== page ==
SICARs may in principle only contribute their assets to ‘risk capital’, that is, to entities in view of their launch, development or listing on a stock exchange.4 They are not subject to diversification requirements.
Unregulated investment funds
Investment funds that are not subject to CSSF supervision include:
- reserved alternative investment funds (RAIFs) subject to the RAIF Law;
- commercial companies subject to the Law of 10 August 1915 on commercial companies (Companies Law);
- limited partnerships subject to the Companies Law; and
- securitisation undertakings subject to the Securitisation Law, except when they offer their securities to the public on a continuous basis.
RAIFs are in principle subject to the same asset eligibility and risk-spreading requirement as SIFs, except for RAIFs investing in risk capital, which are not subject to diversification rules.
RAIFs must be managed by an external authorised alternative investment fund manager (AIFM) and comply with the requirements of the Law of 12 July 2013 on alternative investment fund managers (AIFM Law).
They benefit from the AIFM Directive5 passport to be marketed to professional investors (and to other investors where permitted) in the EEA.
Standard commercial companies (SOPARFIs)
SOPARFIs are ordinary commercial companies whose purpose is to hold a participation in other companies. While they may take any corporate form available under the Companies Law, in practice they are incorporated as companies with share capital.
SOPARFIs are not subject to any risk-spreading requirements and may invest in any asset class. They may also manage their financial participations and conduct commercial activities that are directly or indirectly connected to the management of their holdings, including the debt servicing of their acquisitions.
Limited partnerships (LPs)
Luxembourg LPs typically take the form of common or special limited partnerships. They are not subject to any risk-spreading requirements or restricted as to the assets in which they may invest.
iii Regulations applicable to IFMsRegulated IFMs
Regulated IFMs include UCITS management companies subject to Chapter 15 of the UCI Law; and authorised AIFMs subject to the AIFM Law.
Commencing business as a regulated IFM in Luxembourg is subject to prior approval by the CSSF. IFMs may apply for authorisation under the UCI Law or the AIFM Law, or both.
Under CSSF Circular 18/698, the application for authorisation must detail, in relation to the IFM, its organisation (shareholding structure, own funds, team and substance); and its operations (internal policies and processes, external control and reporting).
The CSSF reviews in particular the portfolio management and risk management duties, the anti-money laundering procedures, and any delegation arrangements. Once granted, the authorisation as a regulated IFM covers all EEA countries.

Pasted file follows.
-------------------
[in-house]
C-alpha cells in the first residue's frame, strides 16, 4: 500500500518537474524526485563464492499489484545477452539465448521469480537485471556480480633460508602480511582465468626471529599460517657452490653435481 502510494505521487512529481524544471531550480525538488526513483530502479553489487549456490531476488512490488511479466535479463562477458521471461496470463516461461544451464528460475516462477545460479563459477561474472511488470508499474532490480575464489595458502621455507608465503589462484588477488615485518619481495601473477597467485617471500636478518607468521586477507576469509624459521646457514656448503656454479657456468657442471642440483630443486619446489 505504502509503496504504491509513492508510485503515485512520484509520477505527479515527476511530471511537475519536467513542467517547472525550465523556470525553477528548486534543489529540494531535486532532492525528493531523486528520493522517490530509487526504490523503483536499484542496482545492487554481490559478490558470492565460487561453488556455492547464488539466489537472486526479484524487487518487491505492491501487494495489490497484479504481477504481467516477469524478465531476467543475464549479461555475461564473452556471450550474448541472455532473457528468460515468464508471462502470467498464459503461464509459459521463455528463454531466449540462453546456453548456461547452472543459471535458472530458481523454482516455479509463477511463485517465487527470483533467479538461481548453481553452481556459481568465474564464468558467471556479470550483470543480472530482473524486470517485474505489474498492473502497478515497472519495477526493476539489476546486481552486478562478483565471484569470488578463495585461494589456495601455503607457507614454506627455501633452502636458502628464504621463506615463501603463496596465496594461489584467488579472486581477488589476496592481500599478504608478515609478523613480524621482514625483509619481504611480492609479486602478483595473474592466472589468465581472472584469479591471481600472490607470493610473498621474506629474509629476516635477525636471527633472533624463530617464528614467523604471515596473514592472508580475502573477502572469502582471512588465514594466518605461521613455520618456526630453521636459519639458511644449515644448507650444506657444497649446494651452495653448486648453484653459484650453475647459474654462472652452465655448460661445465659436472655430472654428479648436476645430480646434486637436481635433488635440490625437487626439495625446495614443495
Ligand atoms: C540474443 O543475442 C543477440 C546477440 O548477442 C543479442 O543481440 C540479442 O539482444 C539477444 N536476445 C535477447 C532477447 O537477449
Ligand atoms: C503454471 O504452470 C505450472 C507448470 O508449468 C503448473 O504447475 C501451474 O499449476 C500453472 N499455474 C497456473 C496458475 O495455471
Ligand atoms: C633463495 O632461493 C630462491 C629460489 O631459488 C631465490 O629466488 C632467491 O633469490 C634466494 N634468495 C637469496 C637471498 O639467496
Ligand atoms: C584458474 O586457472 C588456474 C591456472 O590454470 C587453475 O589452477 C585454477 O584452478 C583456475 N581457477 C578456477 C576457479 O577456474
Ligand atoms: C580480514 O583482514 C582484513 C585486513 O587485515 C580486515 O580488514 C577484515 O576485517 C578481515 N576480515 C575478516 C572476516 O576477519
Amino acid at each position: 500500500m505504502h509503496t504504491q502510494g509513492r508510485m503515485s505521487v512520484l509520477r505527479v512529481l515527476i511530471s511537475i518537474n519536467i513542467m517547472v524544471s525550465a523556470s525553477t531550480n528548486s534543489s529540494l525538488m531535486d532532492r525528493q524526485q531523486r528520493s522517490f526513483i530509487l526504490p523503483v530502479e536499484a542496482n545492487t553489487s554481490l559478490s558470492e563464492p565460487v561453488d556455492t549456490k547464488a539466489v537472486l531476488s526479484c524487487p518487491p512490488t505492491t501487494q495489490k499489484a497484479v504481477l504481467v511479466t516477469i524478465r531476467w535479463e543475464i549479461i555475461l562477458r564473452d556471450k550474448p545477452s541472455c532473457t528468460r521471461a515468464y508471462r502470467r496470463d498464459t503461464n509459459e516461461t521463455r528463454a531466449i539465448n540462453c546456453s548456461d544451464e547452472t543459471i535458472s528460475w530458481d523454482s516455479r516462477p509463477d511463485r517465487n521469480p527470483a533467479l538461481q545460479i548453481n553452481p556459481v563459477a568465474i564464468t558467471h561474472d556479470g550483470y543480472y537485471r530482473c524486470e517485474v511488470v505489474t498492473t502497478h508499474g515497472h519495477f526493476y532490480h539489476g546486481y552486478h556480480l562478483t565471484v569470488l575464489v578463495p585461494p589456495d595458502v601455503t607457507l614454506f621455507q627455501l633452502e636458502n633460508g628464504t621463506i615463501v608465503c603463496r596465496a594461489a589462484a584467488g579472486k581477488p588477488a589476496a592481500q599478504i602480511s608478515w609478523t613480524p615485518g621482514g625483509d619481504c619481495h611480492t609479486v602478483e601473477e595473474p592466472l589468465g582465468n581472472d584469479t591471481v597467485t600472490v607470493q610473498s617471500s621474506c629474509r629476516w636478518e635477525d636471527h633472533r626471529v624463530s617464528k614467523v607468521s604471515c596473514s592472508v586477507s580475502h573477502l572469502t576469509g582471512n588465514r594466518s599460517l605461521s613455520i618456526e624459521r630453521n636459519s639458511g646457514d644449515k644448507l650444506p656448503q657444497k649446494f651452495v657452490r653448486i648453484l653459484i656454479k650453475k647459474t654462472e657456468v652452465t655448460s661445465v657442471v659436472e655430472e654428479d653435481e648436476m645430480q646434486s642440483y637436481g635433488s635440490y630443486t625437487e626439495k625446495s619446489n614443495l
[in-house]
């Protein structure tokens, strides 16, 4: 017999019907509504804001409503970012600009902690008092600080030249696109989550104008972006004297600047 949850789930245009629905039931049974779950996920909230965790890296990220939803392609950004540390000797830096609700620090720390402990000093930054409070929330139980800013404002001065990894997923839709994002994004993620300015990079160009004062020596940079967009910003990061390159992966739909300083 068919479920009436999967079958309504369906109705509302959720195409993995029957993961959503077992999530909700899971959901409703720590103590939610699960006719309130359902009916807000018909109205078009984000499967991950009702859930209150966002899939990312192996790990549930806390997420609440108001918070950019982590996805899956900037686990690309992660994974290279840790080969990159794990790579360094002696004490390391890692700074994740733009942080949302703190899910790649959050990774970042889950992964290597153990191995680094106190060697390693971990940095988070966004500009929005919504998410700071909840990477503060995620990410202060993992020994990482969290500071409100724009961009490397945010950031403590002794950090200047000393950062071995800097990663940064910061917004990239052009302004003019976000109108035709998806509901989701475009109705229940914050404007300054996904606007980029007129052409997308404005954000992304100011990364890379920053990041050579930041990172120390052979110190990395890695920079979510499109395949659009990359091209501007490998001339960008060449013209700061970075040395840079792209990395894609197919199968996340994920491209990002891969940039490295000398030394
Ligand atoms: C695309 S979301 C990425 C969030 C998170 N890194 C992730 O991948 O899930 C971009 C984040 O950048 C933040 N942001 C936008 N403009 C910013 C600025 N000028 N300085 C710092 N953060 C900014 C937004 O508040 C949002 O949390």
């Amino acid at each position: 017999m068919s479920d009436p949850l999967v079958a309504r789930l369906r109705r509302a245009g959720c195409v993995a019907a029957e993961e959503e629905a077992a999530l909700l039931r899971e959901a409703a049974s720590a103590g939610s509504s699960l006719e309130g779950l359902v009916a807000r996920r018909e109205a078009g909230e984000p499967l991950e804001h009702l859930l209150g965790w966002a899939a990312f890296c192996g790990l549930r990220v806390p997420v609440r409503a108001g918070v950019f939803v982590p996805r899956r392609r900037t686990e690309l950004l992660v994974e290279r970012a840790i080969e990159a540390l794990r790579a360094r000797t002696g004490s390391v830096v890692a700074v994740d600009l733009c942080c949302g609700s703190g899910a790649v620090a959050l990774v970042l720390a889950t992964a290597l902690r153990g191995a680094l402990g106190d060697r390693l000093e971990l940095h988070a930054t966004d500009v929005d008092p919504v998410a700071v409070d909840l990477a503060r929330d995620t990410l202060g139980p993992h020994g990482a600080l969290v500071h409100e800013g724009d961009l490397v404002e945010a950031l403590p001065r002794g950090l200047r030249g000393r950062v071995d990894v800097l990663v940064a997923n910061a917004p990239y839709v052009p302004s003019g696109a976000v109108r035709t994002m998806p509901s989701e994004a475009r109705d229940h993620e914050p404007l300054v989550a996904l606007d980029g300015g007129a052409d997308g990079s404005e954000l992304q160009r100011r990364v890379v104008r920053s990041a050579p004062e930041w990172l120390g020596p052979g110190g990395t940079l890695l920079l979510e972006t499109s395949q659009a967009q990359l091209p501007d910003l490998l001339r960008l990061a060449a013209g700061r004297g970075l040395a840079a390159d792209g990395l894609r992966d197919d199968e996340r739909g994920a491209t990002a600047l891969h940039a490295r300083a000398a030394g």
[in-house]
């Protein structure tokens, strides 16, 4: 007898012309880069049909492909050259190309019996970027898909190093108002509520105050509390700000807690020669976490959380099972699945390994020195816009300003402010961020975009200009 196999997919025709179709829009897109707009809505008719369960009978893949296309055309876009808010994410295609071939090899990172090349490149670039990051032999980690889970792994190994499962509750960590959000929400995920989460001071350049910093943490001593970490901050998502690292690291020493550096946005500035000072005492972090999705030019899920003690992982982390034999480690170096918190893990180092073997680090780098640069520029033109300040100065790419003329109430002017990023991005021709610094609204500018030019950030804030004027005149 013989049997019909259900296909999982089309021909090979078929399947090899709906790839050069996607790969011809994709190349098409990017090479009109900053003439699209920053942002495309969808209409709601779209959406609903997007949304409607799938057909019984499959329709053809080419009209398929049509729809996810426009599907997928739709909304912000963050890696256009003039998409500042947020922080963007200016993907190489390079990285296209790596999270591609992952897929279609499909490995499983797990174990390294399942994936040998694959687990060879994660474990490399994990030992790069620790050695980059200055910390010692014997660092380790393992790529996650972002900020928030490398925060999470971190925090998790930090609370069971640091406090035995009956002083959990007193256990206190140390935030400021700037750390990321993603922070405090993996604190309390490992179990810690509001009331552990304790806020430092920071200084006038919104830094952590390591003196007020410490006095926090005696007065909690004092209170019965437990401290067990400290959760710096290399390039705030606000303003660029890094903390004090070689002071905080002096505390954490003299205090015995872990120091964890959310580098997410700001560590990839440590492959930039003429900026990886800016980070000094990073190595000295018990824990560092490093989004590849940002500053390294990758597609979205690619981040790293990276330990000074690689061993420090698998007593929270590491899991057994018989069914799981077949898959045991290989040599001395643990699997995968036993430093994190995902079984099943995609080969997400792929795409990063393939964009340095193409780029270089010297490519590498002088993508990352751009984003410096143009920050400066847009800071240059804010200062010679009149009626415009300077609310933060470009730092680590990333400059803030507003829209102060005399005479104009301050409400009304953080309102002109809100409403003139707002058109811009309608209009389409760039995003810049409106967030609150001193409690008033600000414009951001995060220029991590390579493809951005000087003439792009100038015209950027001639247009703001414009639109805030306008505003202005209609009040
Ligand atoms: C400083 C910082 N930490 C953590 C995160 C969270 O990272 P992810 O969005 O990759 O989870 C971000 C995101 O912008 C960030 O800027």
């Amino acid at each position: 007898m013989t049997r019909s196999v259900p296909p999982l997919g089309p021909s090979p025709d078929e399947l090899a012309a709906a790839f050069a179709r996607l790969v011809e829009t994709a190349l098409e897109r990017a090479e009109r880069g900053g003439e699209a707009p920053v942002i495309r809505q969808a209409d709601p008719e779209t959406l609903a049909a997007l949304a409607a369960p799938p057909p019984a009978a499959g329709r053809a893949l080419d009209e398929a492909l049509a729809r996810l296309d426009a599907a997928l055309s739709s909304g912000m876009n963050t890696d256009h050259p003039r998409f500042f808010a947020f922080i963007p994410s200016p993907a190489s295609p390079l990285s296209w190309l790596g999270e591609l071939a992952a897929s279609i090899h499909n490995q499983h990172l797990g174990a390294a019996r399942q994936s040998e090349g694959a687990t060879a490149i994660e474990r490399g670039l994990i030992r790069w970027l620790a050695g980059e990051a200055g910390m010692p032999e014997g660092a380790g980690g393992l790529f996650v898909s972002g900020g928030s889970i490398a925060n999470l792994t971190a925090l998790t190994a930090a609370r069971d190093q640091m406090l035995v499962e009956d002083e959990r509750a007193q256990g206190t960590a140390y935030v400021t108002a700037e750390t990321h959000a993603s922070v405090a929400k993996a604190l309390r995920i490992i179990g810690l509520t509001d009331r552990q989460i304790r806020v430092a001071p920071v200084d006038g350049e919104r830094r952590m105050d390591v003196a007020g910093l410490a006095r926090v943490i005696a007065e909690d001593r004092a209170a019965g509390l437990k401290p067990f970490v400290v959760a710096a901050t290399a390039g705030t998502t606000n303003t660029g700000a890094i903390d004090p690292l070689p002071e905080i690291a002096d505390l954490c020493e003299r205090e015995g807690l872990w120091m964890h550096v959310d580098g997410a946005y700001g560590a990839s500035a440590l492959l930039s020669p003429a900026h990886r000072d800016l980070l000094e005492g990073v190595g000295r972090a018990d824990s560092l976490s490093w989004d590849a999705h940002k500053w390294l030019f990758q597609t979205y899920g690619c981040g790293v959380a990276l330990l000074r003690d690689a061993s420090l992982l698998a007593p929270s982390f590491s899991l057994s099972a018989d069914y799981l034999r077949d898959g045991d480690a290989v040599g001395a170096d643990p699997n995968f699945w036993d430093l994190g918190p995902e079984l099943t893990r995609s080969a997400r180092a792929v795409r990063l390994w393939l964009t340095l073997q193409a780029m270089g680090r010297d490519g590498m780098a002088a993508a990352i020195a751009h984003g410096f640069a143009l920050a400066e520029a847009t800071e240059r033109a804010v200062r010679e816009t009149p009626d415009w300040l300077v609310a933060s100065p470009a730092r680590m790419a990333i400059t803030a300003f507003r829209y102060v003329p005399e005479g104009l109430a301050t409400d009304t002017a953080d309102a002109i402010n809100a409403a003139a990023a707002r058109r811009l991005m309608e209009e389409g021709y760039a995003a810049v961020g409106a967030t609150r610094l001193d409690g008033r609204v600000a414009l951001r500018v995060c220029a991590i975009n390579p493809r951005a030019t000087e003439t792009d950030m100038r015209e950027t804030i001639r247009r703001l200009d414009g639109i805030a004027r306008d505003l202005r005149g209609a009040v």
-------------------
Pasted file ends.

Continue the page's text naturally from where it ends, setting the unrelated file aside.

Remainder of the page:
Some IFMs established in Luxembourg do not need to seek CSSF authorisation before carrying out the management of a Luxembourg investment fund,6 when they manage either directly or indirectly:
- AIFs that are not leveraged and have no redemption rights for a period of five years, and whose aggregate assets under management do not exceed €500 million; or
- AIFs whose assets under management, including any assets acquired through leverage, do not exceed €100 million.
Those AIFMs must however register with the CSSF, disclose to the CSSF the AIFs they manage and their investment strategies, and report regularly on the investments they hold and their related exposure, and on anti-money laundering matters.
Registered AIFMs do not benefit from the AIFM Directive passport. They may, however, opt to use the European marketing passport regime offered by the EuVECA Regulation or the EuSEF Regulation. The passport under those two regulations only applies if the AIF uses the denomination EuVECA or EuSEF, registers with the competent authority and complies with the applicable regulation.
iv Regulations applicable to depositaries
Under the AIFM Directive and the UCITS Directive, the duties of Luxembourg depositaries in relation to investment funds include:
- safeguarding the assets they have been entrusted with;
- monitoring cash flows, in particular ensuring that all payments made by or on behalf of investors have been received and that all cash of the fund has been booked in cash accounts opened in the name of the fund; and
- overseeing the fund’s operations to ensure that they comply with Luxembourg laws and the constitutional documents of the fund.
Directive 2014/91/EU broadly aligned the role and responsibilities of UCITS depositaries with the regime applicable under the AIFM Directive. Those two regimes, however, differ in that the AIFM Directive allows the contractual transfer of liability from a depositary to a sub-depositary (including a broker acting as sub-depositary) and extended possibilities for rehypothecation of assets.
Investment funds subject to a product law and AIFs managed by an authorised AIFM must appoint a single depositary to supervise and monitor their assets. The appointment and replacement of the depositary of a regulated investment vehicle must be approved by the CSSF.
UCITS and retail Part II UCIs are subject to the UCITS V Directive depositary regime.7 Their depositary must be a credit institution with its registered office in Luxembourg or a Luxembourg branch of a credit institution with its registered office in another EEA country.